Scifi Drives the FutureEvan Travers
A couple of weeks ago, I opened Overcast and saw an episode title that immediately grabbed me: The Memex.
The Memex is a fictional piece of hardware in an essay “As We May Think.” The Memex predicts that as available knowledge becomes overwhelming, the critical task for a knowledge worker is to extend their own ability to access relevant information. The Memex anticipated technology advances and miniaturization to imagine a desk that could contain hundreds of tiny records, which could be projected onto a screen for the reader. In 1945, Bush described voice to text, document scanning, and hypertext documents.
I had become aware of the idea of the of the Memex through my reading and researching on note-taking and networked thought… it often gets referenced by Zettelkasten devotees. I had even mentioned it in a previous article… but until the Omnibus episode I was not aware of the remarkable life of Vannevar Bush, and some of the connections that were teased out by The Omnibus.
As I listened to Ken and John free-associate about this fantastic story… it reminded me of another scifi imagination experiment: The Knowledge Navigator.
Last December I attended a UX Vision Intensive, where I was re-exposed to this little piece of technology history. In 1987, a team at Apple made a video depicting a knowledge worker, sitting a desk, accessing interactive information through voice control. Sound familiar?
And there’s a direct connection between the two. If you are a student of computing history, you won’t be surprised by the name: Douglas Engelbart.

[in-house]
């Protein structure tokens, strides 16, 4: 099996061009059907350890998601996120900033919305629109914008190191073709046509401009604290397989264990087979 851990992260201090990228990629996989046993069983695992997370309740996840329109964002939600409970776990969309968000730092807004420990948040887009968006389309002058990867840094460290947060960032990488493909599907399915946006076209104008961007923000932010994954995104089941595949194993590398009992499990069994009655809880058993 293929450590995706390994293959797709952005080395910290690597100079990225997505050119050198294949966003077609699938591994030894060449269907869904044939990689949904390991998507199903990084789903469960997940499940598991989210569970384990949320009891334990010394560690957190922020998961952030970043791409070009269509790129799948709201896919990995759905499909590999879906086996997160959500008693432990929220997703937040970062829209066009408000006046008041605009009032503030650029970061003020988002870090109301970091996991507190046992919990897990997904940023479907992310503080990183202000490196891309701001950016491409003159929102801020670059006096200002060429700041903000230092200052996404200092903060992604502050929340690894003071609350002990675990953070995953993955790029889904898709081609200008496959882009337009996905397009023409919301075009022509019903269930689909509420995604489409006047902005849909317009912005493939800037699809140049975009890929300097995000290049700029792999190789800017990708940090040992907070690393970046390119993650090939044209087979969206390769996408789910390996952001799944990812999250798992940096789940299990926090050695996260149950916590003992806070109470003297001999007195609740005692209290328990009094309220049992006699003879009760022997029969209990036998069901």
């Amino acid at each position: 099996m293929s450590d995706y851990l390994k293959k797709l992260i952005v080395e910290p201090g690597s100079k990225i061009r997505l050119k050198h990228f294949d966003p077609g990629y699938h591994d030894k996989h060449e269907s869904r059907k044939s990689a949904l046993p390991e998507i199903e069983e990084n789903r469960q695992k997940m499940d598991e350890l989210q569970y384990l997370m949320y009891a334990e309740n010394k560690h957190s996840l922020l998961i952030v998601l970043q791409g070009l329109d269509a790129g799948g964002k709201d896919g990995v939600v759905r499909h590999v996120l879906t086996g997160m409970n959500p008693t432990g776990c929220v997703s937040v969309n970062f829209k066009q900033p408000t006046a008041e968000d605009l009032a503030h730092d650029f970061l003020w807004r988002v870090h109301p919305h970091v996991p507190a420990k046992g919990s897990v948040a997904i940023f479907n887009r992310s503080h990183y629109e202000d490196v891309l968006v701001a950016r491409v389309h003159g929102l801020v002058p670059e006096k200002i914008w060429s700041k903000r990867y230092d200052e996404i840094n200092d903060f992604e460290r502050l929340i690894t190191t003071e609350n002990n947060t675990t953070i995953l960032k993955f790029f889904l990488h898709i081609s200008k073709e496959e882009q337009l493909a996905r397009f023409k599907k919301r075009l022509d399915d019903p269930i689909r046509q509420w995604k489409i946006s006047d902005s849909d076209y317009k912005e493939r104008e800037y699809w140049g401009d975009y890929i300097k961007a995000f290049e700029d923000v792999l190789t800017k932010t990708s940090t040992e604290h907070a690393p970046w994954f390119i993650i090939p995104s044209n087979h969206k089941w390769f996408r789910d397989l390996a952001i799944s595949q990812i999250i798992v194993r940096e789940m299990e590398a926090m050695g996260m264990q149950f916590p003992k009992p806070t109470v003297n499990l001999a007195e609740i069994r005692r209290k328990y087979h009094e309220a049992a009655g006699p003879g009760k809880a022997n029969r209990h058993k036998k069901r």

While a few of the connections here are conjecture and somewhat mythological, the power of a “scifi” User Experience Vision is evident.
(1945) As We May Think
Consider a future device … in which an individual stores all his books, records, and communications, and which is mechanized so that it may be consulted with exceeding speed and flexibility. It is an enlarged intimate supplement to his memory.
(1961) Douglas Engelbart reads As We May Think
The pioneer of human–computer interaction Douglas Engelbart was inspired by Bush’s proposal for a co-evolution between humans and machines. In a 1999 publication, Engelbart recollects that reading “As We May Think” in 1945 infected him with the idea of building a mechanism that could navigate and extend the pool of human knowledge. Around 1961, Engelbart re-read Bush’s article and from 1962 onward Engelbart developed a series of technical designs.2
(1968) The Mother of All Demos
The live demonstration featured the introduction of a complete computer hardware and software system called the oN-Line System or, more commonly, NLS. The 90-minute presentation essentially demonstrated almost all the fundamental elements of modern personal computing: windows, hypertext, graphics, efficient navigation and command input, video conferencing, the computer mouse, word processing, dynamic file linking, revision control, and a collaborative real-time editor (collaborative work). Engelbart’s presentation was the first to publicly demonstrate all of these elements in a single system.3
Engelbart’s work at SRI didn’t just stay there… the ideas and his collaborators spread throughout what would become the future of Silicon Valley.